Anita Susuri: Did he have any stories about this, did he talk about this?
Gordana Đorić: Well yes, but his stories weren’t nice, he tried to spare us from those bad stories, but it always affected us to be good people, to respect the diversity of other people, to appreciate people, if they’re good people or what, because this is transient, I consider material wealth temporary, but people value and love that we should share with people is the most precious.
Anita Susuri: What was it like in the village when you were a child? Because you said you lived here.
Gordana Đorić: Yes, yes. I’ll tell you this river was clean (laughs). Really… it was a place where as children we gathered. We swam there during the summer. Our parents, our mothers and grandmothers washed clothes, especially at the bridge in the center of the village. There was a windmill on the road to Gračanica, on the left side, I would often go with my mother, help her wash clothes, swim in the river. During the winter, the river would freeze and we would ski there, then we would play with some wooden sticks and we would put them on ice. We had a marker there and we would play there all day long. There was a lot of greenery, I can, my house is in front of the House of Culture, in the center of the village, and we all gathered there, but also something that stuck in my mind, for example, that winters were very snowy.
For example, from October, beginning of November, when it would snow, the snow wouldn’t melt until February, at the end of February, the beginning of March. It has happened. The snowfall was so great, I remember my father carried me on his back (laughs) to school. So, the school was, as far as I remember, the new school that was built where it is now, and the house is, around 200, 300 meters away from the school, but my father had to take me to school. To tell you the truth, we never had livestock, cows or something, but I helped my friends, I helped them look after cows, gather produce and so on, and this was always interesting to me, but it was important for me to be together.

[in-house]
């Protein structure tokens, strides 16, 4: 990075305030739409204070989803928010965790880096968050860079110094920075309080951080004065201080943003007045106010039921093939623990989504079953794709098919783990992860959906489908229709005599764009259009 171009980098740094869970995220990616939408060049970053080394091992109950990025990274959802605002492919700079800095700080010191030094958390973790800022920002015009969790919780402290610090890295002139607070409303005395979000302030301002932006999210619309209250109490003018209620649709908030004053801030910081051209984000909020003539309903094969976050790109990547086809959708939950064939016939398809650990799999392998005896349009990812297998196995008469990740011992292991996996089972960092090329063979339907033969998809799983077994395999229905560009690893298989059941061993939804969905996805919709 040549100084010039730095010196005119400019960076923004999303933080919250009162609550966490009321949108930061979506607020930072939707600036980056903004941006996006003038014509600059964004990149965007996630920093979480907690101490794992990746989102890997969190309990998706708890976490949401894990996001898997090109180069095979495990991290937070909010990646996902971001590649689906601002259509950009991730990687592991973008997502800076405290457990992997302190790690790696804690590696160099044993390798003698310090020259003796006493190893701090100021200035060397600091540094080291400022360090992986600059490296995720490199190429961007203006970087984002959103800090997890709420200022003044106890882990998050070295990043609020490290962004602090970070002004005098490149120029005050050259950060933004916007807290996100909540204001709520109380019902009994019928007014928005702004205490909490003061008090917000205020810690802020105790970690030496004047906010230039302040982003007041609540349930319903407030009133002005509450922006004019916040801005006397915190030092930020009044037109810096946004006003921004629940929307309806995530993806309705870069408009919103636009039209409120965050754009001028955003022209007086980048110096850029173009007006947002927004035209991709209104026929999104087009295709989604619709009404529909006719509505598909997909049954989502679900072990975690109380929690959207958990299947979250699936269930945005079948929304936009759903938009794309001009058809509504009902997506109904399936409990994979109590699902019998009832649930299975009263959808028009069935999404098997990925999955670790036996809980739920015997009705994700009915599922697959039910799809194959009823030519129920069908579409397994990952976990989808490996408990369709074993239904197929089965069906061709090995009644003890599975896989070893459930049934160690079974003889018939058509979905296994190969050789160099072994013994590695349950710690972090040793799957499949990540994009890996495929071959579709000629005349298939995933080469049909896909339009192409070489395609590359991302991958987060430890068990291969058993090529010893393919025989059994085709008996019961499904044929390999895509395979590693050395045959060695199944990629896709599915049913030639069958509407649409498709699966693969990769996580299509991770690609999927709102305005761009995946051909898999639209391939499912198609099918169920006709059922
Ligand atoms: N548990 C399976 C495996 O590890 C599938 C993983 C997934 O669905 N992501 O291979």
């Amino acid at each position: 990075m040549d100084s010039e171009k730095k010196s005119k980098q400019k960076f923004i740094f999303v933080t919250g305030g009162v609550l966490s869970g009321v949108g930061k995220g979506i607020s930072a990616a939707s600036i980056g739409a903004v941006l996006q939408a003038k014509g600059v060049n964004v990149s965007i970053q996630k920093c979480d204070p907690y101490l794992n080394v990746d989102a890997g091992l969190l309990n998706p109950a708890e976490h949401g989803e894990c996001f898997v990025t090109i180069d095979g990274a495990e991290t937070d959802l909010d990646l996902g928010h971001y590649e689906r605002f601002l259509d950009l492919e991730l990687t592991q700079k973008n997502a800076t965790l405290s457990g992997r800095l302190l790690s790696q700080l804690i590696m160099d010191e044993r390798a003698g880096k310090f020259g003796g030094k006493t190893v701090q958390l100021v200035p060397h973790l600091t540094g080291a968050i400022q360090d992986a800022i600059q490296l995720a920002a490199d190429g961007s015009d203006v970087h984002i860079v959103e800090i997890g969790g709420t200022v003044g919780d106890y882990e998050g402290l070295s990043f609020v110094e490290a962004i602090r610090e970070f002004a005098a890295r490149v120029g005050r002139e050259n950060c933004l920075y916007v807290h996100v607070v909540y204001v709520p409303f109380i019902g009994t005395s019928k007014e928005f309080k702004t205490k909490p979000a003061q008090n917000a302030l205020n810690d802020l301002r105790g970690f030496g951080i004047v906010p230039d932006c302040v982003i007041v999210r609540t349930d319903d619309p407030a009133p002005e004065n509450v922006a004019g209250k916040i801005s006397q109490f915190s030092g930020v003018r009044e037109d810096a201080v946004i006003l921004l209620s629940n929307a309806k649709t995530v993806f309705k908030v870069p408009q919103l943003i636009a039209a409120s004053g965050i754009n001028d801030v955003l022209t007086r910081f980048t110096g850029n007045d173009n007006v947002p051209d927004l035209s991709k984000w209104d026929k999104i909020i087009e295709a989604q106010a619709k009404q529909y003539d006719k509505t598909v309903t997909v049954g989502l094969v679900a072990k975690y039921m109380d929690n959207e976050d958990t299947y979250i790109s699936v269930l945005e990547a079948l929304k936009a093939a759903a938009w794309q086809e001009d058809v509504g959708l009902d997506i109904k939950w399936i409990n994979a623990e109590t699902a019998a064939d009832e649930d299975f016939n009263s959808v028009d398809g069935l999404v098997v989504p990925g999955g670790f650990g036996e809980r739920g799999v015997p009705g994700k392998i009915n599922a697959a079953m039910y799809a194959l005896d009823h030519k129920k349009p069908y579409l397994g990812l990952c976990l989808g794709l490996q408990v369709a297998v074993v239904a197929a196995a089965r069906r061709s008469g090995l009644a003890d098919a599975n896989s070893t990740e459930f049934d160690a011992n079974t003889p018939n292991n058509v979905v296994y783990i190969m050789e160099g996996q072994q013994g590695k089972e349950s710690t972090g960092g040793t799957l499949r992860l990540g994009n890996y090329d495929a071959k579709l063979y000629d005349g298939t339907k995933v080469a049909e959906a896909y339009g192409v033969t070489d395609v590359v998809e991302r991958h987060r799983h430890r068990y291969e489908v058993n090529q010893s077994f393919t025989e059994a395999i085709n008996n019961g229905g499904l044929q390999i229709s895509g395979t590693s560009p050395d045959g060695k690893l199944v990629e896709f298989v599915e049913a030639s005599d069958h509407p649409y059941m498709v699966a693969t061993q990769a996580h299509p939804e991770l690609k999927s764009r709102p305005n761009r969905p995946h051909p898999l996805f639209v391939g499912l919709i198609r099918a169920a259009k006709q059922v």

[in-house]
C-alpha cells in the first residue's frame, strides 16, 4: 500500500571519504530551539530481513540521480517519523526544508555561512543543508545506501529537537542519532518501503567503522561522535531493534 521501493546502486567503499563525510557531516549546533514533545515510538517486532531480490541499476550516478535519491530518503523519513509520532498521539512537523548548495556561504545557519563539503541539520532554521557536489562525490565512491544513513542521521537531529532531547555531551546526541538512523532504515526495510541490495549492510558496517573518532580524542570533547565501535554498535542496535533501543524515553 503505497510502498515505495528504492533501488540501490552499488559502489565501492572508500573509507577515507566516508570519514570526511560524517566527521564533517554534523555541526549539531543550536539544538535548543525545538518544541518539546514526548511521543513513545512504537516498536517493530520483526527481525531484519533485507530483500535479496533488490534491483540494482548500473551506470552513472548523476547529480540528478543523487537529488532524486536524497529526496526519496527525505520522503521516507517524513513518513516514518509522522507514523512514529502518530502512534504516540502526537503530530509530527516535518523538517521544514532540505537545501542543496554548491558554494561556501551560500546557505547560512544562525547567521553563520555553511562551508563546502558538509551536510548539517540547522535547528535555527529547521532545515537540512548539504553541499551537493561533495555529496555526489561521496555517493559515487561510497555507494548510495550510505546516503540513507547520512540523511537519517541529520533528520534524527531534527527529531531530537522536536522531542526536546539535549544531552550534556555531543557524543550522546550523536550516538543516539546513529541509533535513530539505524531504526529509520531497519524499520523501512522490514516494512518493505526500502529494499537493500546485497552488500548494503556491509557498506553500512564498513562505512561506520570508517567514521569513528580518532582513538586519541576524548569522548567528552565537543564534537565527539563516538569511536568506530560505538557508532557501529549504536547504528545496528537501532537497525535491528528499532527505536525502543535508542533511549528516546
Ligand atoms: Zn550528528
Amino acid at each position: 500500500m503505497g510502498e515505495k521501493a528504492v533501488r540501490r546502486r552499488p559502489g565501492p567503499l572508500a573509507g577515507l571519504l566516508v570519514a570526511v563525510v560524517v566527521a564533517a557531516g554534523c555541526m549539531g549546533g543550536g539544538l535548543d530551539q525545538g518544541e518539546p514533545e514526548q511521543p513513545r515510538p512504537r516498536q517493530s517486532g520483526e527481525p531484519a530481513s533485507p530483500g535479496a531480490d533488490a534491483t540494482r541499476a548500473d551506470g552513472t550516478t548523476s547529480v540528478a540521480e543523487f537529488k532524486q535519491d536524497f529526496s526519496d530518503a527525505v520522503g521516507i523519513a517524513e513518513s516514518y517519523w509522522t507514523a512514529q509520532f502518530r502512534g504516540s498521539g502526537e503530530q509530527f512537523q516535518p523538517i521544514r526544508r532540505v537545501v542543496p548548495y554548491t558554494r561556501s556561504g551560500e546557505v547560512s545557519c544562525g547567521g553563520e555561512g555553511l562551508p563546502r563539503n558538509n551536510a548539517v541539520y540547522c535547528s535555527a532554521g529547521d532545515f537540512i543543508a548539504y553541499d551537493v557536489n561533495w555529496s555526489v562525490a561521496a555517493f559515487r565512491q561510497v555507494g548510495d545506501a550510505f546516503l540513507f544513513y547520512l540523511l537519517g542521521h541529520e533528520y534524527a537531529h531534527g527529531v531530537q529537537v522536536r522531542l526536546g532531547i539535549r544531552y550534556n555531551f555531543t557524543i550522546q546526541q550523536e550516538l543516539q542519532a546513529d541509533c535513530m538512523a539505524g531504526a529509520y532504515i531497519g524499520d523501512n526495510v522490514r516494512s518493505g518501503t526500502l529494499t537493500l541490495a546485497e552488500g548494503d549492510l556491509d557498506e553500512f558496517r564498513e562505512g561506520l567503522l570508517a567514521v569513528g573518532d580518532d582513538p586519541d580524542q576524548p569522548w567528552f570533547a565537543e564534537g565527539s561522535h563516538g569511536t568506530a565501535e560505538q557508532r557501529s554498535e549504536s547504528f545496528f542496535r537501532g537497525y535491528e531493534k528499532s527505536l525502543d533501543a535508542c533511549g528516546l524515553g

Anita Susuri: When did you start school, which are your memories from school?
Gordana Đorić: Memories (laughs) are such, I was a spoiled child, I can say so for myself, and I always separated from others because I had (laughs), certain attitudes, you know, how to act with the teacher and so on. I was some kind of, I needed to protect someone, to be the one who justifies people, for example students or so on, that’s why my teacher (laughs) always called me “lawyer” because if she critiqued a student, I said, “Teacher, you’re wrong. He did this, he did that…” “Come sit here, lawyer.” So, this is a memory of mine, when we talk about the teacher she was just, but she was strict, but to this day I think they were right and we got the right kind of education that we have to be respectful but even our parents if God forbid we did something wrong at school, we didn’t dare tell our children because they punished us (laughs) twice as hard.
But like this, that’s why we all were successful, if it is about knowledge, but we also had good education, I’m mentioning it again, they taught us to love people in school. You know what they say, they don’t say it, but it probably is the same with you, because when we talked at that time with friends, Albanians, Turkish and so on, we all had the same thoughts, we said, “God created people to be loved, and things to be used.” Unfortunately, the system has changed now and people love things and use people to gain those things. This is a tragedy. Back then we were educated like that and we were happy, all of us.
Anita Susuri: Do you remember the first time you traveled, for example out of the village, in Pristina or somewhere else?